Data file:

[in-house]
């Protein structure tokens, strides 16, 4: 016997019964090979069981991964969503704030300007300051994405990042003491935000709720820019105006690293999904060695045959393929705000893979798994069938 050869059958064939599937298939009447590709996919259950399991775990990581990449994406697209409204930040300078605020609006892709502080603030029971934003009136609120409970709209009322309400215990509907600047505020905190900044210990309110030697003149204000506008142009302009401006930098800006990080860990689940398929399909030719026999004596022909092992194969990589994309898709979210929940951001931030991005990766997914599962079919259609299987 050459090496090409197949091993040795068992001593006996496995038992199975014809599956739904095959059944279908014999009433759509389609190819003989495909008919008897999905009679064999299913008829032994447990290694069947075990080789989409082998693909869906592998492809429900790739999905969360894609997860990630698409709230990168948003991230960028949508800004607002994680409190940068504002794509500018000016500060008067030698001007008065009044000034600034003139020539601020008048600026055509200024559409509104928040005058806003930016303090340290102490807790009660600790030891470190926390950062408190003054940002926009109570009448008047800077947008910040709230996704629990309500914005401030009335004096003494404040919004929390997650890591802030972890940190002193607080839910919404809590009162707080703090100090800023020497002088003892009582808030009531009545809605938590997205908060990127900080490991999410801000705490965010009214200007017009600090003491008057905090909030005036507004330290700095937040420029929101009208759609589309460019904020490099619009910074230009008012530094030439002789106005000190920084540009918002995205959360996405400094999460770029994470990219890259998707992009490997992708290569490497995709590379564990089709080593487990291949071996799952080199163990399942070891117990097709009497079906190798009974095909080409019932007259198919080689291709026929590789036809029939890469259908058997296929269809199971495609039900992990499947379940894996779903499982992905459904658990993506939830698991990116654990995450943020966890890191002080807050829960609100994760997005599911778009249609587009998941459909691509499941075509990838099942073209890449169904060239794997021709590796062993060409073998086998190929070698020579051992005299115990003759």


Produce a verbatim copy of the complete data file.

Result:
[in-house]
């Protein structure tokens, strides 16, 4: 016997019964090979069981991964969503704030300007300051994405990042003491935000709720820019105006690293999904060695045959393929705000893979798994069938 050869059958064939599937298939009447590709996919259950399991775990990581990449994406697209409204930040300078605020609006892709502080603030029971934003009136609120409970709209009322309400215990509907600047505020905190900044210990309110030697003149204000506008142009302009401006930098800006990080860990689940398929399909030719026999004596022909092992194969990589994309898709979210929940951001931030991005990766997914599962079919259609299987 050459090496090409197949091993040795068992001593006996496995038992199975014809599956739904095959059944279908014999009433759509389609190819003989495909008919008897999905009679064999299913008829032994447990290694069947075990080789989409082998693909869906592998492809429900790739999905969360894609997860990630698409709230990168948003991230960028949508800004607002994680409190940068504002794509500018000016500060008067030698001007008065009044000034600034003139020539601020008048600026055509200024559409509104928040005058806003930016303090340290102490807790009660600790030891470190926390950062408190003054940002926009109570009448008047800077947008910040709230996704629990309500914005401030009335004096003494404040919004929390997650890591802030972890940190002193607080839910919404809590009162707080703090100090800023020497002088003892009582808030009531009545809605938590997205908060990127900080490991999410801000705490965010009214200007017009600090003491008057905090909030005036507004330290700095937040420029929101009208759609589309460019904020490099619009910074230009008012530094030439002789106005000190920084540009918002995205959360996405400094999460770029994470990219890259998707992009490997992708290569490497995709590379564990089709080593487990291949071996799952080199163990399942070891117990097709009497079906190798009974095909080409019932007259198919080689291709026929590789036809029939890469259908058997296929269809199971495609039900992990499947379940894996779903499982992905459904658990993506939830698991990116654990995450943020966890890191002080807050829960609100994760997005599911778009249609587009998941459909691509499941075509990838099942073209890449169904060239794997021709590796062993060409073998086998190929070698020579051992005299115990003759």